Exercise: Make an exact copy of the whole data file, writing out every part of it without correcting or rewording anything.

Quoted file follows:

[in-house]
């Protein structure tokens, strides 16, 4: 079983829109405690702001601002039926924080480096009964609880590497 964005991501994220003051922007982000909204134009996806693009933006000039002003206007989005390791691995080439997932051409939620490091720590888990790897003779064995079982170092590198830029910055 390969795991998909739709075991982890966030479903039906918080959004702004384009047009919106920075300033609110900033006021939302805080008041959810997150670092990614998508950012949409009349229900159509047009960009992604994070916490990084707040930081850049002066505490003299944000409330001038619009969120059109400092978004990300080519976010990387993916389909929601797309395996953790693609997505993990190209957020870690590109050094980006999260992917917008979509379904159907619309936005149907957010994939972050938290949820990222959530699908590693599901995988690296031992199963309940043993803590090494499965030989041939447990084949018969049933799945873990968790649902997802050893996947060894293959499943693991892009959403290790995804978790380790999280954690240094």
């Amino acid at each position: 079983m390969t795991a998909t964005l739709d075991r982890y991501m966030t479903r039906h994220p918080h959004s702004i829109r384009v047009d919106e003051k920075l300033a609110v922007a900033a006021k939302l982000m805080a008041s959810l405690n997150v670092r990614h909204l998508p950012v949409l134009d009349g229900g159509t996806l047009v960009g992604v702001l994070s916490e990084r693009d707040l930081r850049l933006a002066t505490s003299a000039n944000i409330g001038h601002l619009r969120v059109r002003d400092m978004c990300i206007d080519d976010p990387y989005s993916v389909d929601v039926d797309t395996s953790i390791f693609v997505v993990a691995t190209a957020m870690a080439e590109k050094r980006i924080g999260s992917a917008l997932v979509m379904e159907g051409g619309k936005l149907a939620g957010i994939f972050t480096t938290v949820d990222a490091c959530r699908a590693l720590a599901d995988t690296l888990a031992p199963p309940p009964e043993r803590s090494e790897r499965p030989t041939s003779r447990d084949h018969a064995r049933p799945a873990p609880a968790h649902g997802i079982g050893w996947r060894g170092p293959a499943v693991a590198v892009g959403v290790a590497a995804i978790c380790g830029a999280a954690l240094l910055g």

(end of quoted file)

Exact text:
[in-house]
């Protein structure tokens, strides 16, 4: 079983829109405690702001601002039926924080480096009964609880590497 964005991501994220003051922007982000909204134009996806693009933006000039002003206007989005390791691995080439997932051409939620490091720590888990790897003779064995079982170092590198830029910055 390969795991998909739709075991982890966030479903039906918080959004702004384009047009919106920075300033609110900033006021939302805080008041959810997150670092990614998508950012949409009349229900159509047009960009992604994070916490990084707040930081850049002066505490003299944000409330001038619009969120059109400092978004990300080519976010990387993916389909929601797309395996953790693609997505993990190209957020870690590109050094980006999260992917917008979509379904159907619309936005149907957010994939972050938290949820990222959530699908590693599901995988690296031992199963309940043993803590090494499965030989041939447990084949018969049933799945873990968790649902997802050893996947060894293959499943693991892009959403290790995804978790380790999280954690240094």
């Amino acid at each position: 079983m390969t795991a998909t964005l739709d075991r982890y991501m966030t479903r039906h994220p918080h959004s702004i829109r384009v047009d919106e003051k920075l300033a609110v922007a900033a006021k939302l982000m805080a008041s959810l405690n997150v670092r990614h909204l998508p950012v949409l134009d009349g229900g159509t996806l047009v960009g992604v702001l994070s916490e990084r693009d707040l930081r850049l933006a002066t505490s003299a000039n944000i409330g001038h601002l619009r969120v059109r002003d400092m978004c990300i206007d080519d976010p990387y989005s993916v389909d929601v039926d797309t395996s953790i390791f693609v997505v993990a691995t190209a957020m870690a080439e590109k050094r980006i924080g999260s992917a917008l997932v979509m379904e159907g051409g619309k936005l149907a939620g957010i994939f972050t480096t938290v949820d990222a490091c959530r699908a590693l720590a599901d995988t690296l888990a031992p199963p309940p009964e043993r803590s090494e790897r499965p030989t041939s003779r447990d084949h018969a064995r049933p799945a873990p609880a968790h649902g997802i079982g050893w996947r060894g170092p293959a499943v693991a590198v892009g959403v290790a590497a995804i978790c380790g830029a999280a954690l240094l910055g």